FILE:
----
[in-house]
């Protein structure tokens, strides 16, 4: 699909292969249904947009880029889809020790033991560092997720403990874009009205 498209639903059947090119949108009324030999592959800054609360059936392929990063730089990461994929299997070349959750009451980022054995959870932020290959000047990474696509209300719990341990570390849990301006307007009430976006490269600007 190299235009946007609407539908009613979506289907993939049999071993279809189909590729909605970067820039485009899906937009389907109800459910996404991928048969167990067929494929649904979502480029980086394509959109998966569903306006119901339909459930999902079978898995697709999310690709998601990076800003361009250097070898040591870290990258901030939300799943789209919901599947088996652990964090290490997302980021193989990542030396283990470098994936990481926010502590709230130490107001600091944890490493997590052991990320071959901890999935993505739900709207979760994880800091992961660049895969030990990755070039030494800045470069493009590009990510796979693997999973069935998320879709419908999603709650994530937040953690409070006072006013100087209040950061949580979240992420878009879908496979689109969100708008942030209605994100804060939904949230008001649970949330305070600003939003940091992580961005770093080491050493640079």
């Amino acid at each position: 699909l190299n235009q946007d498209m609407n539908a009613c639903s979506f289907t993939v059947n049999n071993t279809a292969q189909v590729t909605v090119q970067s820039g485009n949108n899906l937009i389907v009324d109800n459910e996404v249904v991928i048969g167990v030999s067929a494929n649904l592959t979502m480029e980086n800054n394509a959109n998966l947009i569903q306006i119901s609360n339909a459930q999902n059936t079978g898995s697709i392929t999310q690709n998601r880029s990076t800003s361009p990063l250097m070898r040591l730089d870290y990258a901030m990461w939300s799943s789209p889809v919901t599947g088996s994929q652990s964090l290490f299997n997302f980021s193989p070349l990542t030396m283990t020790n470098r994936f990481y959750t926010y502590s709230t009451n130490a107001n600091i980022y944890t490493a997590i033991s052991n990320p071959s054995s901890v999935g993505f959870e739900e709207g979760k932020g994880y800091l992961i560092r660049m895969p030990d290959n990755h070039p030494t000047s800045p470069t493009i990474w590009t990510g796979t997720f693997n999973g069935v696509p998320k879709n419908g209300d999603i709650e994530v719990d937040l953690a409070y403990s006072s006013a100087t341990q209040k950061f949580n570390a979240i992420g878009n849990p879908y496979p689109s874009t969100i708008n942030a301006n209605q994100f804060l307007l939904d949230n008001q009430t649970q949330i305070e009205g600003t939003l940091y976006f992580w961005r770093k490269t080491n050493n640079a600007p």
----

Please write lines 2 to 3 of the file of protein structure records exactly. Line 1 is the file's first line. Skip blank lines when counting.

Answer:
């Protein structure tokens, strides 16, 4: 699909292969249904947009880029889809020790033991560092997720403990874009009205 498209639903059947090119949108009324030999592959800054609360059936392929990063730089990461994929299997070349959750009451980022054995959870932020290959000047990474696509209300719990341990570390849990301006307007009430976006490269600007 190299235009946007609407539908009613979506289907993939049999071993279809189909590729909605970067820039485009899906937009389907109800459910996404991928048969167990067929494929649904979502480029980086394509959109998966569903306006119901339909459930999902079978898995697709999310690709998601990076800003361009250097070898040591870290990258901030939300799943789209919901599947088996652990964090290490997302980021193989990542030396283990470098994936990481926010502590709230130490107001600091944890490493997590052991990320071959901890999935993505739900709207979760994880800091992961660049895969030990990755070039030494800045470069493009590009990510796979693997999973069935998320879709419908999603709650994530937040953690409070006072006013100087209040950061949580979240992420878009879908496979689109969100708008942030209605994100804060939904949230008001649970949330305070600003939003940091992580961005770093080491050493640079």
């Amino acid at each position: 699909l190299n235009q946007d498209m609407n539908a009613c639903s979506f289907t993939v059947n049999n071993t279809a292969q189909v590729t909605v090119q970067s820039g485009n949108n899906l937009i389907v009324d109800n459910e996404v249904v991928i048969g167990v030999s067929a494929n649904l592959t979502m480029e980086n800054n394509a959109n998966l947009i569903q306006i119901s609360n339909a459930q999902n059936t079978g898995s697709i392929t999310q690709n998601r880029s990076t800003s361009p990063l250097m070898r040591l730089d870290y990258a901030m990461w939300s799943s789209p889809v919901t599947g088996s994929q652990s964090l290490f299997n997302f980021s193989p070349l990542t030396m283990t020790n470098r994936f990481y959750t926010y502590s709230t009451n130490a107001n600091i980022y944890t490493a997590i033991s052991n990320p071959s054995s901890v999935g993505f959870e739900e709207g979760k932020g994880y800091l992961i560092r660049m895969p030990d290959n990755h070039p030494t000047s800045p470069t493009i990474w590009t990510g796979t997720f693997n999973g069935v696509p998320k879709n419908g209300d999603i709650e994530v719990d937040l953690a409070y403990s006072s006013a100087t341990q209040k950061f949580n570390a979240i992420g878009n849990p879908y496979p689109s874009t969100i708008n942030a301006n209605q994100f804060l307007l939904d949230n008001q009430t649970q949330i305070e009205g600003t939003l940091y976006f992580w961005r770093k490269t080491n050493n640079a600007p």